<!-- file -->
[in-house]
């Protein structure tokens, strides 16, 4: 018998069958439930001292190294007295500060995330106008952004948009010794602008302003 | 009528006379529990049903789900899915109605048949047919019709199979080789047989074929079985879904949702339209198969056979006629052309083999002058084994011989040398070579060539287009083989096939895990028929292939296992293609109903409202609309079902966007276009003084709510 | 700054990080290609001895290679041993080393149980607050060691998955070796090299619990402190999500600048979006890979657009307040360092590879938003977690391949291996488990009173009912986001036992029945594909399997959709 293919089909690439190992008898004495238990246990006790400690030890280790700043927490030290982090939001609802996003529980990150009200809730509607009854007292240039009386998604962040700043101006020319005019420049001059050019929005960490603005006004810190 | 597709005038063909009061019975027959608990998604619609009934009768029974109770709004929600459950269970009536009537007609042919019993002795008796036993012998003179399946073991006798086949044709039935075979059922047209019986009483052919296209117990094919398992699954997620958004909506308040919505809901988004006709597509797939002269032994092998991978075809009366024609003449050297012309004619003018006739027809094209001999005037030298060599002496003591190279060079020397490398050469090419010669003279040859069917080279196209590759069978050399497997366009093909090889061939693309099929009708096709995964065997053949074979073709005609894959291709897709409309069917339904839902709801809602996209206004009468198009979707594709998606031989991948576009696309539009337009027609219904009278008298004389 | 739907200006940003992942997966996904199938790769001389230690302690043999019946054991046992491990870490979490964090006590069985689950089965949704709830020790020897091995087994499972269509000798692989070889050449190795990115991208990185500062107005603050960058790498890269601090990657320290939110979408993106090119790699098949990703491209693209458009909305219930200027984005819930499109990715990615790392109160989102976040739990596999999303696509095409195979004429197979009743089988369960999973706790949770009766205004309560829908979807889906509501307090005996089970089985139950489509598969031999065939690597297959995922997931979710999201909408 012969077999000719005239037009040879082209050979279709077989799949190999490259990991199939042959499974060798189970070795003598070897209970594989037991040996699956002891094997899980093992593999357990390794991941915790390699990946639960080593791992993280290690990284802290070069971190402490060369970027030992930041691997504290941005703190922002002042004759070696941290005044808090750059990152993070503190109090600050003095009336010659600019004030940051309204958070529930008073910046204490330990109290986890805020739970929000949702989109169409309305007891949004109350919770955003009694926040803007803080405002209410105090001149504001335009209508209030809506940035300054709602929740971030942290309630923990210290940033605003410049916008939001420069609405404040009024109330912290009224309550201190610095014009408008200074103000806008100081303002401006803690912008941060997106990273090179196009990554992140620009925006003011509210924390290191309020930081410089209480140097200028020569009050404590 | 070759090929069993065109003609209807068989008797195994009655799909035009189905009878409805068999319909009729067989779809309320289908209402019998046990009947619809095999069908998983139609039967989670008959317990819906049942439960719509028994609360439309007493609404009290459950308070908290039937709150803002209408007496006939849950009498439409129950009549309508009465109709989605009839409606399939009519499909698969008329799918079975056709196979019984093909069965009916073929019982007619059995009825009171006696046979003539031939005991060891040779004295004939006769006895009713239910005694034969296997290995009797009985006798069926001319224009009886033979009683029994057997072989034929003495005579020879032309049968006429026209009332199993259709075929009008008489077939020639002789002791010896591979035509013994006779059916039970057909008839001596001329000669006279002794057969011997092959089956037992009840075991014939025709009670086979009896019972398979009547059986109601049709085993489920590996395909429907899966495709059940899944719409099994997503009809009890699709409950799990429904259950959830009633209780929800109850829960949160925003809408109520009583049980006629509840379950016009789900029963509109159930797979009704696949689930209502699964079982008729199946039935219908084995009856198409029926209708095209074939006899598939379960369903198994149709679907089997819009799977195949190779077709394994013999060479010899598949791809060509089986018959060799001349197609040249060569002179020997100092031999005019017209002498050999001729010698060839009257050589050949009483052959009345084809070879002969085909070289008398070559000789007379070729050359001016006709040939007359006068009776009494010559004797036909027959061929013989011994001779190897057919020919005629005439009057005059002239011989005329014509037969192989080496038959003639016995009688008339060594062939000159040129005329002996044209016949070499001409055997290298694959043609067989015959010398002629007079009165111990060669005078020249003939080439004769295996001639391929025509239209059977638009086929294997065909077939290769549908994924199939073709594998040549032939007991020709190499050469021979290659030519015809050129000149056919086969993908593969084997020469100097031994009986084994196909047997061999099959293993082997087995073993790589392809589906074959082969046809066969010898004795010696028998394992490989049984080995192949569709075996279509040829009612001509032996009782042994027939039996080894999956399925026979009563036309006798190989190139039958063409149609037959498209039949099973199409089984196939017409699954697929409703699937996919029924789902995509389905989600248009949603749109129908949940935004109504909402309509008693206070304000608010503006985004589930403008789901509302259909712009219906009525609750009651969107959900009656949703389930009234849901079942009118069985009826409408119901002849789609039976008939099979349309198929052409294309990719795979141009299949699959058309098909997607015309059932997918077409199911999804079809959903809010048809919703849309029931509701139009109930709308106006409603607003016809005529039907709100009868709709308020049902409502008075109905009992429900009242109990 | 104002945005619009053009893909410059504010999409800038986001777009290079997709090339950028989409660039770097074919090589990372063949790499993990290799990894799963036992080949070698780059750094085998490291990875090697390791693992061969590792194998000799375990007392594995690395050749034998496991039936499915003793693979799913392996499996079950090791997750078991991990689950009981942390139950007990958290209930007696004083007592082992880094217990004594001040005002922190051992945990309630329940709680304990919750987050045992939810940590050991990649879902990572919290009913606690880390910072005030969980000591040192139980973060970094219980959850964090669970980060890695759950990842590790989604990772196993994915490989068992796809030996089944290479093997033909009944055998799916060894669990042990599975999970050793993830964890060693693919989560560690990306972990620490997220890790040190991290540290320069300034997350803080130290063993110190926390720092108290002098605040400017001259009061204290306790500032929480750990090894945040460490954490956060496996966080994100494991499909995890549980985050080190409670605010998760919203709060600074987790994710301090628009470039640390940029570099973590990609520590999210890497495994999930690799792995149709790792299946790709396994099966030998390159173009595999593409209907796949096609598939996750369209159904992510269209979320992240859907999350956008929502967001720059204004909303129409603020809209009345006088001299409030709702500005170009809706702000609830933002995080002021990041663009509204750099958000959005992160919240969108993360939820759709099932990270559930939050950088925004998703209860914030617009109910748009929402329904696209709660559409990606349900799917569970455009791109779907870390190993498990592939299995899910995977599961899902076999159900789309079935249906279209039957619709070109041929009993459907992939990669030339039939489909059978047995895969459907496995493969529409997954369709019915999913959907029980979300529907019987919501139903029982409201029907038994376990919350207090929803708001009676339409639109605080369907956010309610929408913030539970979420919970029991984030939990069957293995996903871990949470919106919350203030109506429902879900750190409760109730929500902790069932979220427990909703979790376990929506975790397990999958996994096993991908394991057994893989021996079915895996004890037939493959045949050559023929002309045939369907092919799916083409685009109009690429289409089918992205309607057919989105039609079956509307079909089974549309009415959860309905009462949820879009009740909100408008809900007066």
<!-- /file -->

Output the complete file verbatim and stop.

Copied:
[in-house]
């Protein structure tokens, strides 16, 4: 018998069958439930001292190294007295500060995330106008952004948009010794602008302003 | 009528006379529990049903789900899915109605048949047919019709199979080789047989074929079985879904949702339209198969056979006629052309083999002058084994011989040398070579060539287009083989096939895990028929292939296992293609109903409202609309079902966007276009003084709510 | 700054990080290609001895290679041993080393149980607050060691998955070796090299619990402190999500600048979006890979657009307040360092590879938003977690391949291996488990009173009912986001036992029945594909399997959709 293919089909690439190992008898004495238990246990006790400690030890280790700043927490030290982090939001609802996003529980990150009200809730509607009854007292240039009386998604962040700043101006020319005019420049001059050019929005960490603005006004810190 | 597709005038063909009061019975027959608990998604619609009934009768029974109770709004929600459950269970009536009537007609042919019993002795008796036993012998003179399946073991006798086949044709039935075979059922047209019986009483052919296209117990094919398992699954997620958004909506308040919505809901988004006709597509797939002269032994092998991978075809009366024609003449050297012309004619003018006739027809094209001999005037030298060599002496003591190279060079020397490398050469090419010669003279040859069917080279196209590759069978050399497997366009093909090889061939693309099929009708096709995964065997053949074979073709005609894959291709897709409309069917339904839902709801809602996209206004009468198009979707594709998606031989991948576009696309539009337009027609219904009278008298004389 | 739907200006940003992942997966996904199938790769001389230690302690043999019946054991046992491990870490979490964090006590069985689950089965949704709830020790020897091995087994499972269509000798692989070889050449190795990115991208990185500062107005603050960058790498890269601090990657320290939110979408993106090119790699098949990703491209693209458009909305219930200027984005819930499109990715990615790392109160989102976040739990596999999303696509095409195979004429197979009743089988369960999973706790949770009766205004309560829908979807889906509501307090005996089970089985139950489509598969031999065939690597297959995922997931979710999201909408 012969077999000719005239037009040879082209050979279709077989799949190999490259990991199939042959499974060798189970070795003598070897209970594989037991040996699956002891094997899980093992593999357990390794991941915790390699990946639960080593791992993280290690990284802290070069971190402490060369970027030992930041691997504290941005703190922002002042004759070696941290005044808090750059990152993070503190109090600050003095009336010659600019004030940051309204958070529930008073910046204490330990109290986890805020739970929000949702989109169409309305007891949004109350919770955003009694926040803007803080405002209410105090001149504001335009209508209030809506940035300054709602929740971030942290309630923990210290940033605003410049916008939001420069609405404040009024109330912290009224309550201190610095014009408008200074103000806008100081303002401006803690912008941060997106990273090179196009990554992140620009925006003011509210924390290191309020930081410089209480140097200028020569009050404590 | 070759090929069993065109003609209807068989008797195994009655799909035009189905009878409805068999319909009729067989779809309320289908209402019998046990009947619809095999069908998983139609039967989670008959317990819906049942439960719509028994609360439309007493609404009290459950308070908290039937709150803002209408007496006939849950009498439409129950009549309508009465109709989605009839409606399939009519499909698969008329799918079975056709196979019984093909069965009916073929019982007619059995009825009171006696046979003539031939005991060891040779004295004939006769006895009713239910005694034969296997290995009797009985006798069926001319224009009886033979009683029994057997072989034929003495005579020879032309049968006429026209009332199993259709075929009008008489077939020639002789002791010896591979035509013994006779059916039970057909008839001596001329000669006279002794057969011997092959089956037992009840075991014939025709009670086979009896019972398979009547059986109601049709085993489920590996395909429907899966495709059940899944719409099994997503009809009890699709409950799990429904259950959830009633209780929800109850829960949160925003809408109520009583049980006629509840379950016009789900029963509109159930797979009704696949689930209502699964079982008729199946039935219908084995009856198409029926209708095209074939006899598939379960369903198994149709679907089997819009799977195949190779077709394994013999060479010899598949791809060509089986018959060799001349197609040249060569002179020997100092031999005019017209002498050999001729010698060839009257050589050949009483052959009345084809070879002969085909070289008398070559000789007379070729050359001016006709040939007359006068009776009494010559004797036909027959061929013989011994001779190897057919020919005629005439009057005059002239011989005329014509037969192989080496038959003639016995009688008339060594062939000159040129005329002996044209016949070499001409055997290298694959043609067989015959010398002629007079009165111990060669005078020249003939080439004769295996001639391929025509239209059977638009086929294997065909077939290769549908994924199939073709594998040549032939007991020709190499050469021979290659030519015809050129000149056919086969993908593969084997020469100097031994009986084994196909047997061999099959293993082997087995073993790589392809589906074959082969046809066969010898004795010696028998394992490989049984080995192949569709075996279509040829009612001509032996009782042994027939039996080894999956399925026979009563036309006798190989190139039958063409149609037959498209039949099973199409089984196939017409699954697929409703699937996919029924789902995509389905989600248009949603749109129908949940935004109504909402309509008693206070304000608010503006985004589930403008789901509302259909712009219906009525609750009651969107959900009656949703389930009234849901079942009118069985009826409408119901002849789609039976008939099979349309198929052409294309990719795979141009299949699959058309098909997607015309059932997918077409199911999804079809959903809010048809919703849309029931509701139009109930709308106006409603607003016809005529039907709100009868709709308020049902409502008075109905009992429900009242109990 | 104002945005619009053009893909410059504010999409800038986001777009290079997709090339950028989409660039770097074919090589990372063949790499993990290799990894799963036992080949070698780059750094085998490291990875090697390791693992061969590792194998000799375990007392594995690395050749034998496991039936499915003793693979799913392996499996079950090791997750078991991990689950009981942390139950007990958290209930007696004083007592082992880094217990004594001040005002922190051992945990309630329940709680304990919750987050045992939810940590050991990649879902990572919290009913606690880390910072005030969980000591040192139980973060970094219980959850964090669970980060890695759950990842590790989604990772196993994915490989068992796809030996089944290479093997033909009944055998799916060894669990042990599975999970050793993830964890060693693919989560560690990306972990620490997220890790040190991290540290320069300034997350803080130290063993110190926390720092108290002098605040400017001259009061204290306790500032929480750990090894945040460490954490956060496996966080994100494991499909995890549980985050080190409670605010998760919203709060600074987790994710301090628009470039640390940029570099973590990609520590999210890497495994999930690799792995149709790792299946790709396994099966030998390159173009595999593409209907796949096609598939996750369209159904992510269209979320992240859907999350956008929502967001720059204004909303129409603020809209009345006088001299409030709702500005170009809706702000609830933002995080002021990041663009509204750099958000959005992160919240969108993360939820759709099932990270559930939050950088925004998703209860914030617009109910748009929402329904696209709660559409990606349900799917569970455009791109779907870390190993498990592939299995899910995977599961899902076999159900789309079935249906279209039957619709070109041929009993459907992939990669030339039939489909059978047995895969459907496995493969529409997954369709019915999913959907029980979300529907019987919501139903029982409201029907038994376990919350207090929803708001009676339409639109605080369907956010309610929408913030539970979420919970029991984030939990069957293995996903871990949470919106919350203030109506429902879900750190409760109730929500902790069932979220427990909703979790376990929506975790397990999958996994096993991908394991057994893989021996079915895996004890037939493959045949050559023929002309045939369907092919799916083409685009109009690429289409089918992205309607057919989105039609079956509307079909089974549309009415959860309905009462949820879009009740909100408008809900007066």